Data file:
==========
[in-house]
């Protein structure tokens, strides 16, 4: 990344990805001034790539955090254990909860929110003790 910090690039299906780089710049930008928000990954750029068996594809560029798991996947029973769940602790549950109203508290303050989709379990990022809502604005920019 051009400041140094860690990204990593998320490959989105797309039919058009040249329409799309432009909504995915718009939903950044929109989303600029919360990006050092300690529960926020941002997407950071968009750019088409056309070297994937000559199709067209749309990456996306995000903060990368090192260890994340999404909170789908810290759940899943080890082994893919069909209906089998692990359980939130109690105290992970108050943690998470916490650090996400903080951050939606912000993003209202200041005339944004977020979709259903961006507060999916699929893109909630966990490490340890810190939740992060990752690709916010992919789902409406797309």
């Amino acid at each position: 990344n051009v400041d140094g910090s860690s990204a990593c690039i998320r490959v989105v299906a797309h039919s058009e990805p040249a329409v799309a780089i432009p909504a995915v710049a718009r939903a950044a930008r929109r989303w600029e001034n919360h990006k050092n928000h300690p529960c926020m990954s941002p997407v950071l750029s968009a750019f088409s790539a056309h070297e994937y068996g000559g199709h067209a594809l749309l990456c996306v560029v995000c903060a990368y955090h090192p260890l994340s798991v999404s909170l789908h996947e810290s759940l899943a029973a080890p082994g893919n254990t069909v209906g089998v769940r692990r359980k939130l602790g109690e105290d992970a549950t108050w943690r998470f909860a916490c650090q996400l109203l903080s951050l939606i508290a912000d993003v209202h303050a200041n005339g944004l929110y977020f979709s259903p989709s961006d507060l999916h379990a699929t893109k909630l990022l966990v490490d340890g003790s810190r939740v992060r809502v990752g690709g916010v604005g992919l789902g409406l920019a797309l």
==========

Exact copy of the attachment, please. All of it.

[in-house]
């Protein structure tokens, strides 16, 4: 990344990805001034790539955090254990909860929110003790 910090690039299906780089710049930008928000990954750029068996594809560029798991996947029973769940602790549950109203508290303050989709379990990022809502604005920019 051009400041140094860690990204990593998320490959989105797309039919058009040249329409799309432009909504995915718009939903950044929109989303600029919360990006050092300690529960926020941002997407950071968009750019088409056309070297994937000559199709067209749309990456996306995000903060990368090192260890994340999404909170789908810290759940899943080890082994893919069909209906089998692990359980939130109690105290992970108050943690998470916490650090996400903080951050939606912000993003209202200041005339944004977020979709259903961006507060999916699929893109909630966990490490340890810190939740992060990752690709916010992919789902409406797309």
């Amino acid at each position: 990344n051009v400041d140094g910090s860690s990204a990593c690039i998320r490959v989105v299906a797309h039919s058009e990805p040249a329409v799309a780089i432009p909504a995915v710049a718009r939903a950044a930008r929109r989303w600029e001034n919360h990006k050092n928000h300690p529960c926020m990954s941002p997407v950071l750029s968009a750019f088409s790539a056309h070297e994937y068996g000559g199709h067209a594809l749309l990456c996306v560029v995000c903060a990368y955090h090192p260890l994340s798991v999404s909170l789908h996947e810290s759940l899943a029973a080890p082994g893919n254990t069909v209906g089998v769940r692990r359980k939130l602790g109690e105290d992970a549950t108050w943690r998470f909860a916490c650090q996400l109203l903080s951050l939606i508290a912000d993003v209202h303050a200041n005339g944004l929110y977020f979709s259903p989709s961006d507060l999916h379990a699929t893109k909630l990022l966990v490490d340890g003790s810190r939740v992060r809502v990752g690709g916010v604005g992919l789902g409406l920019a797309l």